5 DIY Tips for Repairing Clogged Drains in Your Bathroom

Gunk happens. Where it most happens is in your bathroom sink. After only a few years, a bathroom sink can fill up with all sorts of unmentionable grime, which can seem impossible to remove. However, if you put off cleaning out your drain, you will undoubtedly run into the problem of having a clogged drain. Many times, the clog is too far down in the drain to remove, which makes fixing it seem like an impossible chore. However, with a little elbow grease and some diligence, you should be able to clear the clog with relative ease and without having to pay for an expensive plumbing job. Here are five DIY tips for repairing clogged drains in your bathroom.

  1. Read the labels of drain cleaners before you pour them down your drain. Many commercial-grade drain cleansers contain extremely harsh chemicals that can literally eat away at the lining of your pipes. While this will clear your drains, it can result in some serious damage and a potential future leak, which could be devastating. Moreover, some chemicals are bad for the ground water. So, make sure to pay close attention to the cleaner you are using.
  2. Use a small plunger to get the water flowing. Before you use a cleanser or chemicals to remove the gunk, try using a plunger to loosen whatever is causing the clog. When it comes to plungers, you want to find the smallest one available because you want to provide the most suction power possible. Also, you want to use a round plunger opposed to oval, because most drains are circular. Just remember to never put your own weight on the plunger as you are trying to remove the clog, because that could potentially damage or crack the entire sink.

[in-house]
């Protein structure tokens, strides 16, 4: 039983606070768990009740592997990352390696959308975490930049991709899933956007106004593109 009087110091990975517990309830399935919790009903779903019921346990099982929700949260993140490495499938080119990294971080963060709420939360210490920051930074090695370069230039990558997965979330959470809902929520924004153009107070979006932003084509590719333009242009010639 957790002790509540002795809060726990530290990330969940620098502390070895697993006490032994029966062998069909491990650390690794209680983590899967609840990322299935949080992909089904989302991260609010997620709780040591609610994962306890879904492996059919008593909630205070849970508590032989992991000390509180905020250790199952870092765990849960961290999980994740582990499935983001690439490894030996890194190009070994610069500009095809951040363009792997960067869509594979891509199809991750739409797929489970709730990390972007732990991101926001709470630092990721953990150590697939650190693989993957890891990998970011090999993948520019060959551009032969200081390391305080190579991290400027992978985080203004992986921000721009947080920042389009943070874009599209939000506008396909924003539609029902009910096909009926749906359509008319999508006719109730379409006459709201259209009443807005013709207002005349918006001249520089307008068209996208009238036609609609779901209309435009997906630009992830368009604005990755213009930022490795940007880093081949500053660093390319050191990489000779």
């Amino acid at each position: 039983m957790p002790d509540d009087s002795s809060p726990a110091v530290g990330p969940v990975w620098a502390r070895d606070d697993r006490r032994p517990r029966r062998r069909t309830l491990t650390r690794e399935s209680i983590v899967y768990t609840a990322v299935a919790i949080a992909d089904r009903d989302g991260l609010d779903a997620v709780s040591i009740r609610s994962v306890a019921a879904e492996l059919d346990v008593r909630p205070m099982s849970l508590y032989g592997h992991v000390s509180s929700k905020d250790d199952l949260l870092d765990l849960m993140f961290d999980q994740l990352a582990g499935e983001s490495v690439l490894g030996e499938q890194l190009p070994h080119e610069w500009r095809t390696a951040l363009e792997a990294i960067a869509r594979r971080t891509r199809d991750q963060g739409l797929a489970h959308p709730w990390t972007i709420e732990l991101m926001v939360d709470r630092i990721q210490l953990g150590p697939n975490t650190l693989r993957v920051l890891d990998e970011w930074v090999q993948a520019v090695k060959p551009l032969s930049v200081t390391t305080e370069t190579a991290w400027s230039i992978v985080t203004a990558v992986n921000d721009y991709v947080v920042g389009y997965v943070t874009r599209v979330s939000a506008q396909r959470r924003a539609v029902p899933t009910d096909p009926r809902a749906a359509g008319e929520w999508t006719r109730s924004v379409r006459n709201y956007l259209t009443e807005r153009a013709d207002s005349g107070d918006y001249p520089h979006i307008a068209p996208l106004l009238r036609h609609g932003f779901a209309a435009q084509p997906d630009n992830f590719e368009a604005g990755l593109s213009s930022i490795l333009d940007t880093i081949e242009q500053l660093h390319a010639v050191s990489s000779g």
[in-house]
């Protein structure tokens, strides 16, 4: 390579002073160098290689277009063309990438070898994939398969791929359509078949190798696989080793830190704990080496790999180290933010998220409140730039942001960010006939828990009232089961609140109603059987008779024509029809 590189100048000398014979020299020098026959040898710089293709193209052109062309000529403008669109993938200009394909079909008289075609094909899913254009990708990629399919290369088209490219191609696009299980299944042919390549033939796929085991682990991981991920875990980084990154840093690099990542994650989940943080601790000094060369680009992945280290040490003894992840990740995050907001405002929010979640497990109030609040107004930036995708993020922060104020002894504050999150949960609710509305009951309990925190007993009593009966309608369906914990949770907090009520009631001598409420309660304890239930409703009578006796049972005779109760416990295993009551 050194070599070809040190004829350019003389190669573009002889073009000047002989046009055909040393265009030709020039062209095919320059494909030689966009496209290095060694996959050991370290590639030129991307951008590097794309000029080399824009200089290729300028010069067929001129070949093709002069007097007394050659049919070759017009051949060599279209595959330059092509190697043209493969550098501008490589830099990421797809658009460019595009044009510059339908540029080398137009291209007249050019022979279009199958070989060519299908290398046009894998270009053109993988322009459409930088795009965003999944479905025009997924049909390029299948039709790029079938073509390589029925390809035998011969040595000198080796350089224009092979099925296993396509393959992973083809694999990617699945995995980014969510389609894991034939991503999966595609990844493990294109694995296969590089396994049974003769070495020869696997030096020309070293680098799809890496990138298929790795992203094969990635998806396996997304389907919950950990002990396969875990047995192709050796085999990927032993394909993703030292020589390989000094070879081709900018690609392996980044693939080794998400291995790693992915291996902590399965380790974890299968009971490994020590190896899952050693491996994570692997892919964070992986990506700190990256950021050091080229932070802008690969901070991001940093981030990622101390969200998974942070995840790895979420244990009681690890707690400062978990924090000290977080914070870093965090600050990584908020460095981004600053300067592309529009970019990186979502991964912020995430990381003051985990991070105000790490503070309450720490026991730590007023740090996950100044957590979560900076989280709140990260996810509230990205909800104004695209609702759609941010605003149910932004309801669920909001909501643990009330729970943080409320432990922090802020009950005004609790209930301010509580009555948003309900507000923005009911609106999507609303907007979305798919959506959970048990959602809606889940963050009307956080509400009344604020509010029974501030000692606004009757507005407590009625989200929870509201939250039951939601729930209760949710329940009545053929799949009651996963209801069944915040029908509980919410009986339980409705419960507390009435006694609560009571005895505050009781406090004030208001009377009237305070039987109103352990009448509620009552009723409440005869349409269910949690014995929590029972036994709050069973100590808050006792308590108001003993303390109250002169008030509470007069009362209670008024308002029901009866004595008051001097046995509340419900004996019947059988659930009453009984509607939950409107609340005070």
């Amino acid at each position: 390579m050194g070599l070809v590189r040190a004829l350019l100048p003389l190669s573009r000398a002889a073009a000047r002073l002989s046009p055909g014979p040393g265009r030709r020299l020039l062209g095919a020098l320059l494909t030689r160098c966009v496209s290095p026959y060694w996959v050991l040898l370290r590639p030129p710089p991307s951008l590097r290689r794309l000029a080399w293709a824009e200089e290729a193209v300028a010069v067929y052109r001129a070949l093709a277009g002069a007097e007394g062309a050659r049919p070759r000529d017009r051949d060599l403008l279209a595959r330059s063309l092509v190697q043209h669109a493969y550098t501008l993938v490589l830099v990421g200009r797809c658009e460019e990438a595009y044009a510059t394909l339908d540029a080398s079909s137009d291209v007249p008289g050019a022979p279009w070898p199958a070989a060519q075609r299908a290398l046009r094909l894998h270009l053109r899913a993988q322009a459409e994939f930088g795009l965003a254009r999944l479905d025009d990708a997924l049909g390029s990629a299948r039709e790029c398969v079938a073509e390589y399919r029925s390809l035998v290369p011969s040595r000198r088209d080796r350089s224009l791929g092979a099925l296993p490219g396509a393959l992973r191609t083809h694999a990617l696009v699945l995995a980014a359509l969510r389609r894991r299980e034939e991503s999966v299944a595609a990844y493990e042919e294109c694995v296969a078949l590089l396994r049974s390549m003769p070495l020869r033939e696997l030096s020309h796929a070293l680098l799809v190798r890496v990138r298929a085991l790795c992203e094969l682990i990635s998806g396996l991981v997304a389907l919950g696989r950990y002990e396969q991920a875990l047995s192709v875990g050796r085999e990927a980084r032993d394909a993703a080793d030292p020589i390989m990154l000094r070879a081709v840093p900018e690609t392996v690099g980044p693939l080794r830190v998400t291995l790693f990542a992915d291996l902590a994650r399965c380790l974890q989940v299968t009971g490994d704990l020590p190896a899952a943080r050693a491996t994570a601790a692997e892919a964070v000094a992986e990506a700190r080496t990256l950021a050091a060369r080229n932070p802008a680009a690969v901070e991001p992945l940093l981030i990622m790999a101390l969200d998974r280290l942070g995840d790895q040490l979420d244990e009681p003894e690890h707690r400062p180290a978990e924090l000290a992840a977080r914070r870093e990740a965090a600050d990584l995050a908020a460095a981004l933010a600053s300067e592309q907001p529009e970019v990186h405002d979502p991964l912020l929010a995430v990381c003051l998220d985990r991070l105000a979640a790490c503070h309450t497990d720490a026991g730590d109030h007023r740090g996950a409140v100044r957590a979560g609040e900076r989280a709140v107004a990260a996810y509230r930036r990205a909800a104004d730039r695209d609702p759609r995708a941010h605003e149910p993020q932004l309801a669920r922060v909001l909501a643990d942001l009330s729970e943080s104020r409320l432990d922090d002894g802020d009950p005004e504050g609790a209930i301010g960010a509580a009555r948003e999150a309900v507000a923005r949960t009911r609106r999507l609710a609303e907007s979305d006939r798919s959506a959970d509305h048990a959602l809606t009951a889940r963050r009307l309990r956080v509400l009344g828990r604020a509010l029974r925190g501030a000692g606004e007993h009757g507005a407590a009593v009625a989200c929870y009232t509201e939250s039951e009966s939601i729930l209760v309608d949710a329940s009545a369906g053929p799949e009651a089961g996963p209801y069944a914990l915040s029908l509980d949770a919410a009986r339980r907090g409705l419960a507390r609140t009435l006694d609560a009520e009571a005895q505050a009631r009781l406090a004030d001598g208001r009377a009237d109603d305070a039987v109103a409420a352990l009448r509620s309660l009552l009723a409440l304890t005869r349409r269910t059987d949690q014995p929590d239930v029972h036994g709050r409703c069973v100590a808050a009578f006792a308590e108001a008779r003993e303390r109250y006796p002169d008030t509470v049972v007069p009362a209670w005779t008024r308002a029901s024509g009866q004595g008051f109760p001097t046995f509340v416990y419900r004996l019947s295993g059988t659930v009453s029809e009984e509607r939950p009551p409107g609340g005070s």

3. Try using vinegar to remove the clog if other chemical cleaners don’t work. One of the best clogged drain DIY tips is to use vinegar. Vinegar has an amazing power to breakup organic matter, which can make unclogging your bathroom sink really easy. If your clog is really bad, you can pour the vinegar down first and then some baking soda. This combination will create pressure in which the clog can breakup and dissipate. Before you start mixing organic materials with chemicals, be sure you read the directions on the bottle, because you don’t want to risk getting a chemical burn.
  4. Use a plumber’s snake if the clog is really bad. If all else fails, a plumber’s snake can be an excellent option. You want to make sure, though, that you have exhausted all other resources, because purchasing a brand new plumber’s snake can be pricey. There is also the option to rent one. When you do use a plumber’s snake, you want to be very careful not to damage the pipes.
  5. Remove the drain bend. One of the last ditch efforts is to remove the drain bend, which is the U-shaped pipe underneath the sink. Just make sure to turn off the water to the sink before you remove it and you might also want to have a bucket and a few rags to lay down – it is about to get messy. When you remove the drain bend, simply clean it out. Once the clog is clear you can breathe a long sigh of relief.

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